What's in Season

Blueberries are my favorite fruit. So it's sad to see the time come, usually in mid-August, when price of the pint containers in my local supermarket starts rising, and then they disappear from some places altogether.

Such is the cost of eating seasonally. But the benefits definitely outweigh the drawbacks. After all, even as I say goodbye to my beloved blueberries, there are other favorites coming into season. Like tomatoes and basil, for instance. I make a traditional Caprese sandwich on rustic rolls, along with some fresh mozzarella, a drizzle of good olive oil and balsamic vinegar, and a sprinkling of flaky sea salt and freshly ground black pepper. In my household, this sandwich is in frequent rotation until the season for good, juicy tomatoes is over.

Depending on where you live, your local fresh produce offerings will change dramatically, but here are some fruits and vegetables to look for at your neighborhood farmers’ market, or if you're lucky enough to have a supermarket that also carries locally grown produce.

Get ‘Em While You Can

Before the weather gets much cooler, get your last fix of sweet corn, because it won't be around much longer. Look for a green husk, a silk that's golden and not dried out. A ripe corn kernel will give off a milky liquid if it's pierced with your fingernail. Eat your corn the day you buy it-it loses its sweetness quickly.

Watermelon is also on its way out. Look for a yellowish patch on the underside, where it sat on the ground to ripen, and a dried stem. Cut watermelon should be bright red and not frosty looking. 

Figs are also a favorite of late summer and early fall. They should be heavy for their size, with a yielding skin. Try serving them quartered, with goat cheese or blue cheese, and drizzled with honey.

And don't forget about tomatoes. If you can't stand the pale, mealy, flavorless hothouse versions that are available the rest of the year, eat your fill of the field-ripened varieties that are in abundance during the last warm weeks. At farmers’ markets, check out some of the more unusual heirloom varieties with the intriguing colors and names, such as Black Krim, Green Zebra, and Mortgage Lifter. The best way to enjoy the subtle flavor contrasts and colorful appearance of these varieties is simply to quarter them and toss them with salt, pepper and a little olive oil for an easy salad. Or why not try canning them for the long winter?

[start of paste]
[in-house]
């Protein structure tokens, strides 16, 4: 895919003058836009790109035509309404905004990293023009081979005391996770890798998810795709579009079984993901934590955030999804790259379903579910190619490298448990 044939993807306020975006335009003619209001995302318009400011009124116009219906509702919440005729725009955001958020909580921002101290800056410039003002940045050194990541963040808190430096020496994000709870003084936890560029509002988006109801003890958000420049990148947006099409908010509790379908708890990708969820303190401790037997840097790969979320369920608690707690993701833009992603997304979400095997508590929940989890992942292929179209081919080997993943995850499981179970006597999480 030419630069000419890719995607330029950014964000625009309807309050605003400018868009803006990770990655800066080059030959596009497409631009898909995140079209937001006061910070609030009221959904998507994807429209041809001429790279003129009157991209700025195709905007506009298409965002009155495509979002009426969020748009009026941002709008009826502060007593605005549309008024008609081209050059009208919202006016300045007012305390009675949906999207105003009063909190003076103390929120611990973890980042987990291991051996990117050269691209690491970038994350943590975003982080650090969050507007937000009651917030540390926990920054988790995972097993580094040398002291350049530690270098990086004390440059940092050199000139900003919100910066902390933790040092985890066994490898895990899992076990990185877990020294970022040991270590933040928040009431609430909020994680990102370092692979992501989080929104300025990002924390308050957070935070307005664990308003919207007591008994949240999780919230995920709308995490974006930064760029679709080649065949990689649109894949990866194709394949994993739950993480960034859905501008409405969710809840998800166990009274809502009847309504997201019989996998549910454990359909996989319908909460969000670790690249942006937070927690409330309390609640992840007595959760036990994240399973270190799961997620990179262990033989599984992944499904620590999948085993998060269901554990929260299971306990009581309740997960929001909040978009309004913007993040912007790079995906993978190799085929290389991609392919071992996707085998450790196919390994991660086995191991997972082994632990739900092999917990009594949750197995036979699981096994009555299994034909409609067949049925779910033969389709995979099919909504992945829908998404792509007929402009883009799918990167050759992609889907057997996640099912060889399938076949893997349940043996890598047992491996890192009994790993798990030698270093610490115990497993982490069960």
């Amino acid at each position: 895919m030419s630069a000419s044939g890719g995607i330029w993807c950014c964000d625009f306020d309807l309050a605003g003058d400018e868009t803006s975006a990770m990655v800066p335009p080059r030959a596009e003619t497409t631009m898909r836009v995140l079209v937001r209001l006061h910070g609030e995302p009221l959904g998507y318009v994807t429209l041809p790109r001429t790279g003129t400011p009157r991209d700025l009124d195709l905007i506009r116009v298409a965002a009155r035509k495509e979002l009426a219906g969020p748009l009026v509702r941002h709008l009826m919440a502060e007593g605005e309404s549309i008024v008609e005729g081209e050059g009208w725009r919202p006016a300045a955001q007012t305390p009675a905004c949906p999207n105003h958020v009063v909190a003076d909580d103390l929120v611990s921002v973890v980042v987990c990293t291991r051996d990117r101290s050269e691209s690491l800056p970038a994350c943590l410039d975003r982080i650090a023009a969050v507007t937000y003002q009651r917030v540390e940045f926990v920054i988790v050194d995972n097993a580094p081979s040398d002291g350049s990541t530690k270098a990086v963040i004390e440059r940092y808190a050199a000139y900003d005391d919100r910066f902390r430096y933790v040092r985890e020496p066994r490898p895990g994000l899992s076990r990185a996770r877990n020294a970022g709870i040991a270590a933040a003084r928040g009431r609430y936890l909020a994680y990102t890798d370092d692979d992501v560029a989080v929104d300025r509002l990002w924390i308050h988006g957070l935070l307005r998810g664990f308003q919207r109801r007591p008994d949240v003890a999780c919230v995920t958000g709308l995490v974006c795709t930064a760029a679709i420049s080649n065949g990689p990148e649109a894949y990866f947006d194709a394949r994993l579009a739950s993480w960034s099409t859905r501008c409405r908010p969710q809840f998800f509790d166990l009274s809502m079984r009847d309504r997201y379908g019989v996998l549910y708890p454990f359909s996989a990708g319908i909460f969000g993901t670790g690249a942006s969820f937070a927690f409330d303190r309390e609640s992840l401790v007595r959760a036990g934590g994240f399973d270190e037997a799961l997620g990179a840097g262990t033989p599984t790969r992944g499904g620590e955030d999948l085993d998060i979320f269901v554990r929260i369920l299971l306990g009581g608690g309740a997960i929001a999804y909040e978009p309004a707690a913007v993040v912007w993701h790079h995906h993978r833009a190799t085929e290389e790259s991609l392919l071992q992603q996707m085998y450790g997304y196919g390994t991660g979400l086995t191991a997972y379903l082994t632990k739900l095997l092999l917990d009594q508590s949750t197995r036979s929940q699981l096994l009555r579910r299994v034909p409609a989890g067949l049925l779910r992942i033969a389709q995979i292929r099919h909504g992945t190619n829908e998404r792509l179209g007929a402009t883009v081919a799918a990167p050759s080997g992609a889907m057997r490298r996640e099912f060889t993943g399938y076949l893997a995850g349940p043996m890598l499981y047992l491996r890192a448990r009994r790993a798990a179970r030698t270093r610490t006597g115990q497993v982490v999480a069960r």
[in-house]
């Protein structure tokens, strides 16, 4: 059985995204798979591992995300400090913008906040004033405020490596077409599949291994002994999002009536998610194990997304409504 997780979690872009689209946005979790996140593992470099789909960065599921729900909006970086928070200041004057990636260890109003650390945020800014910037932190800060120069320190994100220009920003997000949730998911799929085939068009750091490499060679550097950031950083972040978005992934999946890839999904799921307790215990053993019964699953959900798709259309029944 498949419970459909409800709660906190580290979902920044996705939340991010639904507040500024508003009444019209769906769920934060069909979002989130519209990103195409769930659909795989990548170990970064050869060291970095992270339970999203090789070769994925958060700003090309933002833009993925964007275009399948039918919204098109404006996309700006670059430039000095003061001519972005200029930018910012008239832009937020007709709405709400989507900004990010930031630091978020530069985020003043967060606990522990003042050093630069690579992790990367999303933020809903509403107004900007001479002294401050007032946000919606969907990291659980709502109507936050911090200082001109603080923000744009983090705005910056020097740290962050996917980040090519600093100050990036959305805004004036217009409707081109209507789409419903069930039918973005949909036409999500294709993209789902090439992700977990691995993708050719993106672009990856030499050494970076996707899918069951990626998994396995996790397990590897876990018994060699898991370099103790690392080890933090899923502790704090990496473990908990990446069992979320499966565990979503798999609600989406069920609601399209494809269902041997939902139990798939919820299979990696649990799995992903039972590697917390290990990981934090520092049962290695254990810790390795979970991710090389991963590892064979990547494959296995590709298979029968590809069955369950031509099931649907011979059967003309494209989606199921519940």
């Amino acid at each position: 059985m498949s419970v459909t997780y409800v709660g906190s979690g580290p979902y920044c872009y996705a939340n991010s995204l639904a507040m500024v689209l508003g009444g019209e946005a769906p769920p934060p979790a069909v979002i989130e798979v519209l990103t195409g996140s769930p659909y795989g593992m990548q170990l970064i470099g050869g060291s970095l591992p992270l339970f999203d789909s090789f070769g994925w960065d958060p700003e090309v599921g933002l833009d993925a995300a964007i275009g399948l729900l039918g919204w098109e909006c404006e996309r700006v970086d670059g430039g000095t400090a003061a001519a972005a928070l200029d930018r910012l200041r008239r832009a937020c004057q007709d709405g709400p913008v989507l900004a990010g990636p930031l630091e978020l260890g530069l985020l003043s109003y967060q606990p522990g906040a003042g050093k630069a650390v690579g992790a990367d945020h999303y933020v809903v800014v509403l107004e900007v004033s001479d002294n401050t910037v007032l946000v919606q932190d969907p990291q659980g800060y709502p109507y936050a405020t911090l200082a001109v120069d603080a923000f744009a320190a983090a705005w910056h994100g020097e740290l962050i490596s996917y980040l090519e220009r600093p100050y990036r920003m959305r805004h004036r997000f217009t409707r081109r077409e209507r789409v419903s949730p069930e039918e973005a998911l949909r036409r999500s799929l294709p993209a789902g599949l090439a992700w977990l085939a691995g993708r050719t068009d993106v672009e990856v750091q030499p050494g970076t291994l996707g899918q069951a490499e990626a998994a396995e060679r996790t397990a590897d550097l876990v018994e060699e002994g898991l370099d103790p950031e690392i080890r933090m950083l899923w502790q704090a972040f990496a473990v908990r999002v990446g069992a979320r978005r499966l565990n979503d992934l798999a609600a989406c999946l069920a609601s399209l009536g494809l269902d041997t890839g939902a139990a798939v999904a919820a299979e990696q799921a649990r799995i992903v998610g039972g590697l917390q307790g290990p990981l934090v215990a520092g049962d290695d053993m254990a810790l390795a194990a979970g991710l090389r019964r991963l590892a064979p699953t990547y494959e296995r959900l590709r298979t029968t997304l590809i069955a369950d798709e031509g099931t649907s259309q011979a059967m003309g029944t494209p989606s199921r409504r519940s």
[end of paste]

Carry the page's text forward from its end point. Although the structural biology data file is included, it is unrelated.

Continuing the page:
At Its Peak

Many a joke has been made about bumper crops of zucchini, which is certainly bountiful this time of year. Luckily, there's plenty you can do with zucchini to maximize this abundance—it can be eaten raw, particularly if grated or peeled into strips, or it can be roasted or stir-fried, or baked into bread. A perfectly ripe zucchini should be firm, shiny, heavy and unblemished.

It's also a good time to enjoy cucumbers and eggplant, both of which should be firm and unblemished. To cut the bitterness in eggplant, slice it, sprinkle it with salt, and let it drain for 10 minutes before cooking. You can grill eggplant for a meatless sandwich, or layer it into lasagna.

Green beans are at their peak right now-look for crisp, unwilted beans, which you can refrigerate in a plastic bag for a few days before using.

It's a good time of year to enjoy broccoli, which will be around for the next few months. When choosing broccoli, the head should be dark green and tightly packed, with little or no yellow tinge. The stems should be firm and the leaves crisp.

And, of course, it's the start of apple season, particularly if you're in the north. With around 2,500 varieties available, you're sure to find one you like, whether you prefer your apples to be crisp and tart, or sweeter.

For more information about what's in season, Californians can check out this chart, while those in New Jersey or other Northeastern states can look at New Jersey State's in-season chart. If you're looking for a farmers’ market in your area, the USDA has a helpful database that can make your search easier. 

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